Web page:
Providers, busi­ness groups spar on need for flex­i­bil­ity in es­sen­tial ben­e­fits

Flex­i­bil­ity at is­sue in es­sen­tial ben­e­fits

Modern Healthcare - - NEWS - Jes­sica Zig­mond

READ The “Win­dow to Washington” blog at mod­ern­health­care.com/washington

Ahead of HHS’ fi­nal word on es­sen­tial health ben­e­fits, ten­sion is emerg­ing be­tween provider groups that say giv­ing states and health plans too much flex­i­bil­ity could ren­der the cov­er­age mean­ing­less, and busi­ness groups that ar­gue more flex­i­bil­ity is needed to make cov­er­age af­ford­able. In­dus­try ex­perts ex­pect HHS to re­lease its fi­nal reg­u­la­tion on the crit­i­cal piece of the health­care re­form law this quar­ter, with one source

The re­sults were so strik­ing that the trial was halted be­cause of con­cerns that it was un­eth­i­cal to pre­vent pa­tients in the con­trol group from re­ceiv­ing fe­cal trans­plants.

“That study will def­i­nitely trig­ger a lot of in­quiries,” said Dr. Robert Orenstein, an in­fec­tious disease spe­cial­ist at the 244-bed Mayo Clinic Hospi­tal, Phoenix.

Orenstein and a few of his col­leagues be­gan do­ing fe­cal trans­plants in early 2011, af­ter a pa­tient with a se­vere, re­cur­rent case of C. diff begged for the pro­ce­dure. “We were in awe of the re­sults,” he said. “The pa­tient was near death and was prob­a­bly go­ing to have to have most of his colon re­moved. Twenty-four hours later, he was walking out of the hospi­tal.”

Gal­va­nized by that first case, they be­gan work­ing out the de­tails of a long-term pro­gram. Like Boca Ra­ton Re­gional Hospi­tal, the Mayo Clinic Hospi­tal re­lies on colono­scopies, cov­ered by in­sur­ers, to ad­min­is­ter the do­nated sam­ples. The hospi­tal bills the donor about $1,000 for the screen­ings that aren’t cov­ered, and then bills the pa­tient about $600 for the cost of pro­cess­ing the stool.

Like many who per­form the pro­ce­dure, Orenstein pre­dicts it won’t be long un­til in­sur­ers be­gin re­im­burs­ing di­rectly for fe­cal trans­plants, es­pe­cially now that promis­ing data from a ran­dom­ized trial is avail­able. “It is so ef­fec­tive, it makes you won­der why we do any­thing else,” he said, adding that the hospi­tal has done be­tween 35 and 40 trans­plants. Still, he ac­knowl­edged that ev­i­dence-based guide­lines for donor se­lec­tion, in­fec­tion con­trol, han­dling and ad­min­is­tra­tion are sorely needed. Such guide­lines are likely to be clearer af­ter fu­ture tri­als, he said.

In the mean­time, providers are de­sign­ing widely vary­ing ap­proaches to per­form­ing the pro­ce­dure. At 301-bed Meriter Hospi­tal, Madi-

“We were in awe of the re­sults. The pa­tient was near death and was prob­a­bly go­ing to have to have most of his colon re­moved. Twenty-four hours later, he was walking out of the hospi­tal.”

—Dr. Robert Orenstein Mayo Clinic Hospi­tal, Phoenix

son, Wis., Dr. Gary Griglione, the gas­troen­terol­ogy di­vi­sion chief, has per­formed 33 fe­cal trans­plants since launch­ing Meriter’s pro­gram less than a year ago. But un­like many other physi­cians who per­form the pro­ce­dure, he uses en­e­mas in­stead of colono­scopies, a de­ci­sion he says saves money with­out sac­ri­fic­ing ef­fec­tive­ness. “If we don’t get pa­tients cured with an enema, which costs $1.99, then we do a colonoscopy,” said Griglione, who’s been per­form­ing fe­cal trans­plants for more than 25 years.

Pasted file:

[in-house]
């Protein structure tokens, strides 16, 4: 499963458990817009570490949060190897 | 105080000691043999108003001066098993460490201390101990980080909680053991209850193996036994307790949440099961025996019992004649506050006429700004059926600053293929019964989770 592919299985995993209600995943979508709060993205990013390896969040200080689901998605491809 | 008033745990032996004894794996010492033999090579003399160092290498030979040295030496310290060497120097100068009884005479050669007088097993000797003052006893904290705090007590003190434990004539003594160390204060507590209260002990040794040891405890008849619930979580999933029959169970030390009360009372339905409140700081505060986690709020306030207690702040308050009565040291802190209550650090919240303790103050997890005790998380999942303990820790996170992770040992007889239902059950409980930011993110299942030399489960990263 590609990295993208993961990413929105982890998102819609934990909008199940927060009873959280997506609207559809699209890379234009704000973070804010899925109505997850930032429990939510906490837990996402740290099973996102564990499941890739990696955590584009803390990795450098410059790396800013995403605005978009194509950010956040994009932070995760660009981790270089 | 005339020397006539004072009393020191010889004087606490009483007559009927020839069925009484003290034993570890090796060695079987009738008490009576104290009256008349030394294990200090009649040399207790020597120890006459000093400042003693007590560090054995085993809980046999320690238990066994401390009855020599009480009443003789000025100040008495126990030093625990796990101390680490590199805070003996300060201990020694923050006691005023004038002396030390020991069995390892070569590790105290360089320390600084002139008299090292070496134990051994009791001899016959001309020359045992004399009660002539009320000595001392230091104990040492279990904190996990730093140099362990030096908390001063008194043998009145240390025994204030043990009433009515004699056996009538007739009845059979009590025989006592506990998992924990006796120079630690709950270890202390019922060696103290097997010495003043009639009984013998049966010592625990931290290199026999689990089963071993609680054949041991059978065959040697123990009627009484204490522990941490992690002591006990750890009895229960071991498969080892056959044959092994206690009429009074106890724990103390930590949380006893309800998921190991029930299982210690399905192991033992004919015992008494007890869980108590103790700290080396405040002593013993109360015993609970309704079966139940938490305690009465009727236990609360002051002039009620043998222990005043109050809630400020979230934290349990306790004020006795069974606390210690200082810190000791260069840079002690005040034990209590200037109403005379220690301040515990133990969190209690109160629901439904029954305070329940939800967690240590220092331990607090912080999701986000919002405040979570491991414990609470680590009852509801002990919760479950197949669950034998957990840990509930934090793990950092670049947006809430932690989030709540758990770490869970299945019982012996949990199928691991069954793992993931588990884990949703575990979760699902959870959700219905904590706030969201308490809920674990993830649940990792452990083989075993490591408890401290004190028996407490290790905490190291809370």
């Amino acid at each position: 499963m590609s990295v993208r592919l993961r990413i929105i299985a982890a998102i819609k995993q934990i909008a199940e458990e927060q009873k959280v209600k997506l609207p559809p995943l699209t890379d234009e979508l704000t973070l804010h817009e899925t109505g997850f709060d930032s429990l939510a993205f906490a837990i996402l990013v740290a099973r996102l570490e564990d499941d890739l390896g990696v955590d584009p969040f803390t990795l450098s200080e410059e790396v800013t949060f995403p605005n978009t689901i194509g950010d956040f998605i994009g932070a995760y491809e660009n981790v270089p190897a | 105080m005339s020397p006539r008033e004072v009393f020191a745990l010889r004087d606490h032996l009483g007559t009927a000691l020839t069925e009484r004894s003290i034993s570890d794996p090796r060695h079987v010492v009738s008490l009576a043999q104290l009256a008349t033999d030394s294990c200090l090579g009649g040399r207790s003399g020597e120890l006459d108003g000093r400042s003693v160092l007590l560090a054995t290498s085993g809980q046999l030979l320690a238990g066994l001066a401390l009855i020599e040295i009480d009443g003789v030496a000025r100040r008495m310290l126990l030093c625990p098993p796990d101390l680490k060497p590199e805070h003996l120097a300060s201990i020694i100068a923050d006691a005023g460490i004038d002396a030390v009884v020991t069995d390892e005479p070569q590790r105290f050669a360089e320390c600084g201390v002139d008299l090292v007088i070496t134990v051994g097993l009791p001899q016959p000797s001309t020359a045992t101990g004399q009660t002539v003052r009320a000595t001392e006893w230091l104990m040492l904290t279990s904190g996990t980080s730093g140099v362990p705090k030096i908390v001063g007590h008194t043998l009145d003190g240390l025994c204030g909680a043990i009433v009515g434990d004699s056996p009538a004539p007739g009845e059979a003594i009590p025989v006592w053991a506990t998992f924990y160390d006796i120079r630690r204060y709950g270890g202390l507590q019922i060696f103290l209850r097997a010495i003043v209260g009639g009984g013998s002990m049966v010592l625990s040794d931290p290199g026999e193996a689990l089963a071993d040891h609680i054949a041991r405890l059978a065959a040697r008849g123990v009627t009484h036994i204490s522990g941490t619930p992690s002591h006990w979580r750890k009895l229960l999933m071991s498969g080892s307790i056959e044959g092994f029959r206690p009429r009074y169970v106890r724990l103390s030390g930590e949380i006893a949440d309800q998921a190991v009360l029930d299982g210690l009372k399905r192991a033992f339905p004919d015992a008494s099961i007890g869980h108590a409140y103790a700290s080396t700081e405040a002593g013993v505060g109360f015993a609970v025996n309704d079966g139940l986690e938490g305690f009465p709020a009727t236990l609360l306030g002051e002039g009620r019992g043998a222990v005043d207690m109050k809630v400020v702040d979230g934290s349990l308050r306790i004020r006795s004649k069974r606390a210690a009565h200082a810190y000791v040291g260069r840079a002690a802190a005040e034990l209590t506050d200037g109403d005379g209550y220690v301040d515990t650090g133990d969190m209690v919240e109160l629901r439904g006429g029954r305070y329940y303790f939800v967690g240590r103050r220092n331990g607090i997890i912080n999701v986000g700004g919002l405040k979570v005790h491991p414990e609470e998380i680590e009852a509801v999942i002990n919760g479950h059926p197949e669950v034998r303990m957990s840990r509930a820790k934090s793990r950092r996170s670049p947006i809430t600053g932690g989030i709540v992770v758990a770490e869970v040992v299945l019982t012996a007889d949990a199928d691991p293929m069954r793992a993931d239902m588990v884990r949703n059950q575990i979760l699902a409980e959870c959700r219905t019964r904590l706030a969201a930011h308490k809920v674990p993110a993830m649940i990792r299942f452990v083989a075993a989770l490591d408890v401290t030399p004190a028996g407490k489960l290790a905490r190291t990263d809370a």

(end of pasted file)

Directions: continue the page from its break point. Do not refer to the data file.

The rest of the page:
Meriter charges donors roughly $1,300 for lab tests, most of which is cov­ered by in­sur­ers, he said. Pa­tients pay a $140 fee for pro­cess­ing the sam­ple, plus a $60 of­fice-visit fee. “I lose money, the hospi­tal loses money, but look what the pa­tient saves,” Griglione said.

Dr. Colleen Kelly, a clin­i­cal as­sis­tant pro­fes- sor of medicine at Brown Univer­sity’s Alpert Med­i­cal School and a leader in the field of fe­cal trans­plan­ta­tion, said the next cross­roads will be reg­u­la­tory. The U.S. Food and Drug Ad­min­is­tra­tion has ex­pressed an in­ter­est in over­see­ing the pro­ce­dure and en­sur­ing it’s done safely, said Kelly, who is lead­ing an­other ran­dom­ized trial of fe­cal trans­plan­ta­tion. She fears government over­sight will in­clude “overly bur­den­some reg­u­la­tions.”

An­other ob­sta­cle is one of per­cep­tion, said Dr. Clif­ford McDon­ald, a med­i­cal epi­demi­ol­o­gist and C. diff ex­pert at the CDC. He wor­ries the “eww” fac­tor could hin­der the progress of a promis­ing treat­ment that he says could prove ef­fec­tive for treat­ing other dru­gre­sis­tant or­gan­isms. One so­lu­tion? A name change. The term “fe­cal trans­plant” places too much em­pha­sis on the do­nated ma­te­rial, he says. A new term—his sug­ges­tions in­clude “in­testi­nal mi­cro­biota restora­tion”—could help peo­ple to bet­ter ac­cept the pro­ce­dure.

“We need to get over the fact that th­ese good bac­te­ria live in our bod­ies and are nec­es­sary,” McDon­ald said.

GETTY IM­AGES

Dental trade groups are con­cerned HHS will re­quire that in­sur­ers of­fer pe­di­atric dental cov­er­age with­out mak­ing en­rollees buy.

Newspapers in English

Newspapers from USA

© PressReader. All rights reserved.